The Iranian extras, dressed so as to take no risks.
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England had wrapped it in too much PVC, strapped it down and curled a post-postmodern pattern over itI tried to not to think of cracks as the time came for me to join my colleagues in conceiving a further advert. Each second of my silence represented an innuendo and each scratch of the head revealed an incomprehensible reference. I thought a lot, then I thought some more, nothing could escape the polluted right-side of my head, England had wrapped it in too much PVC, strapped it down and curled a post-postmodern pattern over it.
Our research had shown that 18-30s folk from Mashad responded to 'family-family', 'kids' and 'cute' – the PVC tightened around my head in disbelief. I reassured myself, disputing the methods of data collection and campaigned against the series of safe, flippant and tenuous suggestions put forward by my colleagues. They repeatedly reminded me of our limitations yet I couldn't help but be frustrated by theirs.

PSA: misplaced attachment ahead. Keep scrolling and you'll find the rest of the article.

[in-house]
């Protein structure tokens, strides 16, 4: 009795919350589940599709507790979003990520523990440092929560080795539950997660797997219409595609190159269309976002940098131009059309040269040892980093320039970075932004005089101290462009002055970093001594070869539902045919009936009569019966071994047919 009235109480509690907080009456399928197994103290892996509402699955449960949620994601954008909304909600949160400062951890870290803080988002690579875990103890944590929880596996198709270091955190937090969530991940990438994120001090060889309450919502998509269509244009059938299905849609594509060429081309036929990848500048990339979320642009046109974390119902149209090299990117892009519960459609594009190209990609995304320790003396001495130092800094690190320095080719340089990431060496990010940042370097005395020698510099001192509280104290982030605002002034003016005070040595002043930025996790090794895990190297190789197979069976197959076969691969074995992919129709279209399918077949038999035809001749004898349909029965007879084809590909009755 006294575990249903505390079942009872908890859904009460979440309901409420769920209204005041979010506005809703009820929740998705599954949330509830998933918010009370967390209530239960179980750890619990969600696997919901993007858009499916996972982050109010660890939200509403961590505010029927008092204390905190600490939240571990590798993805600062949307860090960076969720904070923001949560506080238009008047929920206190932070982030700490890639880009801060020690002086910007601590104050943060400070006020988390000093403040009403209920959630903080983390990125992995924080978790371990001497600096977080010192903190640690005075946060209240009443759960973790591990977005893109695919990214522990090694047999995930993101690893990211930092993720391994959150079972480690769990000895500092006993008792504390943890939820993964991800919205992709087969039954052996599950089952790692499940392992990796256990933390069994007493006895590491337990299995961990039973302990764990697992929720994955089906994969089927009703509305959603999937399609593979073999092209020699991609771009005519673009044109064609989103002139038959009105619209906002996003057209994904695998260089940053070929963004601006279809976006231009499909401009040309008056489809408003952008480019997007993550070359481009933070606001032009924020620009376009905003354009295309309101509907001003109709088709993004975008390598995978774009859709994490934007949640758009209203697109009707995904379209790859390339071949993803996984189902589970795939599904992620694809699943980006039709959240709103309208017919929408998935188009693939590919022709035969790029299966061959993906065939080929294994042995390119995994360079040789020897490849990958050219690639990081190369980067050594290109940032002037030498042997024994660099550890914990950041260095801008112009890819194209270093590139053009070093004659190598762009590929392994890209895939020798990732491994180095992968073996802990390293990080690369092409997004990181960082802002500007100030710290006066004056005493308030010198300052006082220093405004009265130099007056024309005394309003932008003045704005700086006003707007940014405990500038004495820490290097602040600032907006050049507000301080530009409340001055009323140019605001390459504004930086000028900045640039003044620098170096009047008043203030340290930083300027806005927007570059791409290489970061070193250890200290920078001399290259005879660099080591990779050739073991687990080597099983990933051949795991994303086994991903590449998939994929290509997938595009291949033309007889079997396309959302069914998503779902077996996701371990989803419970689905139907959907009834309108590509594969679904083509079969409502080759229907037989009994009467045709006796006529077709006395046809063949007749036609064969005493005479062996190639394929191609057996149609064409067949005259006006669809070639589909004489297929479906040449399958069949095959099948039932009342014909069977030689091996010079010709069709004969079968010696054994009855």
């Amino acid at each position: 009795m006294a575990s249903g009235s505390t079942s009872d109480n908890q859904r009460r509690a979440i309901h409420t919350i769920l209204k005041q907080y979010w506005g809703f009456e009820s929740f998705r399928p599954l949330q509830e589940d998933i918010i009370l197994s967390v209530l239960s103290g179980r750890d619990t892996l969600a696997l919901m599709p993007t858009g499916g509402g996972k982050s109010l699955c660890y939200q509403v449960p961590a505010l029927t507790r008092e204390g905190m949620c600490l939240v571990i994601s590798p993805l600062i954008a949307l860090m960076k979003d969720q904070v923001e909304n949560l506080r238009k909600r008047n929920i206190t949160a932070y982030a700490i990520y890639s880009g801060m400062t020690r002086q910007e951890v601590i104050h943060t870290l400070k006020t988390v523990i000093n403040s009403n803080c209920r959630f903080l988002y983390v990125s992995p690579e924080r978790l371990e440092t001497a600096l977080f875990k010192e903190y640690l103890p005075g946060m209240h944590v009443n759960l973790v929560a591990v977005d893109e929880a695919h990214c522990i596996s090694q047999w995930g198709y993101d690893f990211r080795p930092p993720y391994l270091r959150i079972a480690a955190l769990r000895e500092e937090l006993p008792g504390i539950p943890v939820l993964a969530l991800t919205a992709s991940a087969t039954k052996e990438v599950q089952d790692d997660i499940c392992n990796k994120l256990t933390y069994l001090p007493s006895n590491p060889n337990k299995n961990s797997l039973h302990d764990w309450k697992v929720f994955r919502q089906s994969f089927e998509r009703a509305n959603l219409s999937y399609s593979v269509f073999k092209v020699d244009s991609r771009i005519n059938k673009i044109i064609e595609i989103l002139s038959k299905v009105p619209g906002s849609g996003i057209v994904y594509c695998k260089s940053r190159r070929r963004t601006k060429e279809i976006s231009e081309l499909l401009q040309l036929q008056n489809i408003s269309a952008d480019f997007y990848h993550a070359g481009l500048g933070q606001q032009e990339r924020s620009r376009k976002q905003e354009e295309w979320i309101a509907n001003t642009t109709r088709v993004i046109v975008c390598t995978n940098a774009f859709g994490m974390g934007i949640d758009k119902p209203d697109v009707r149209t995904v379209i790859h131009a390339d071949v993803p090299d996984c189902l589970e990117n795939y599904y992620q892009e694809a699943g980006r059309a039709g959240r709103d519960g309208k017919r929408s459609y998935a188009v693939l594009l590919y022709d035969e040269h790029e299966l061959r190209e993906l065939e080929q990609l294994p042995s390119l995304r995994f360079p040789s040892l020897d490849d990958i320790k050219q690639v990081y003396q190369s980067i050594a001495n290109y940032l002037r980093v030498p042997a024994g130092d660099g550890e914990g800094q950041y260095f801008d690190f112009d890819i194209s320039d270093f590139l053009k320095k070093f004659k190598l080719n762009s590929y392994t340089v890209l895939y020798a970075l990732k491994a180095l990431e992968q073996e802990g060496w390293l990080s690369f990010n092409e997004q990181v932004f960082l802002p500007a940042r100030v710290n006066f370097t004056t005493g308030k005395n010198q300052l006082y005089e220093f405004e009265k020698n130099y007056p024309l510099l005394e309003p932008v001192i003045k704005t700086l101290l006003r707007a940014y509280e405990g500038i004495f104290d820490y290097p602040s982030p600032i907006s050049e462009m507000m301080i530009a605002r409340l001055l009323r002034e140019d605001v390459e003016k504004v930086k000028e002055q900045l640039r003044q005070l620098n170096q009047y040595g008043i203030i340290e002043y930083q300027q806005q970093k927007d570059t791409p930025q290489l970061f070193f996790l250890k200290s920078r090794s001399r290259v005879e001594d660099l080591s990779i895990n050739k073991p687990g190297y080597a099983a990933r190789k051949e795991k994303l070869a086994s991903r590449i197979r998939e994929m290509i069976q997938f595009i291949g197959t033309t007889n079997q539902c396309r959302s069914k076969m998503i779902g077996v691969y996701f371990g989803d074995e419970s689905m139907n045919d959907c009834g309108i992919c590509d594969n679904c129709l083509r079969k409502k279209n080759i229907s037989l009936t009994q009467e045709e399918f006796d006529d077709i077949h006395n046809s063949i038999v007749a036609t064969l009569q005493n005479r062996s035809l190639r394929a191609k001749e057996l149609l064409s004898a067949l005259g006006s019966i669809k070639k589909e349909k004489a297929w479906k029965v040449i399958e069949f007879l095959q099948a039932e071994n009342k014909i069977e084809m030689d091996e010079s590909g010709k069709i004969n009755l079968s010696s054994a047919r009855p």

Then I did 'cute', redemption was in sight. "It's cute, write it down", our client responded and I did, in great detail. It was my compromise, one for the ailing Mashad youth with enough depth that I might mention I am associated to it. Momentarily pleased I ventured on but seemed to have left my colleagues somewhere in Mashad teaching young boys poor one-liners.
Amazingly another one slipped through the PVC, and thus far has evaded the reluctant henchmen of the supreme PR machine. Should this one be born my hope is that the only cracks appearing will be ones in limitations of both my colleagues and our audience, Mashad or beyond.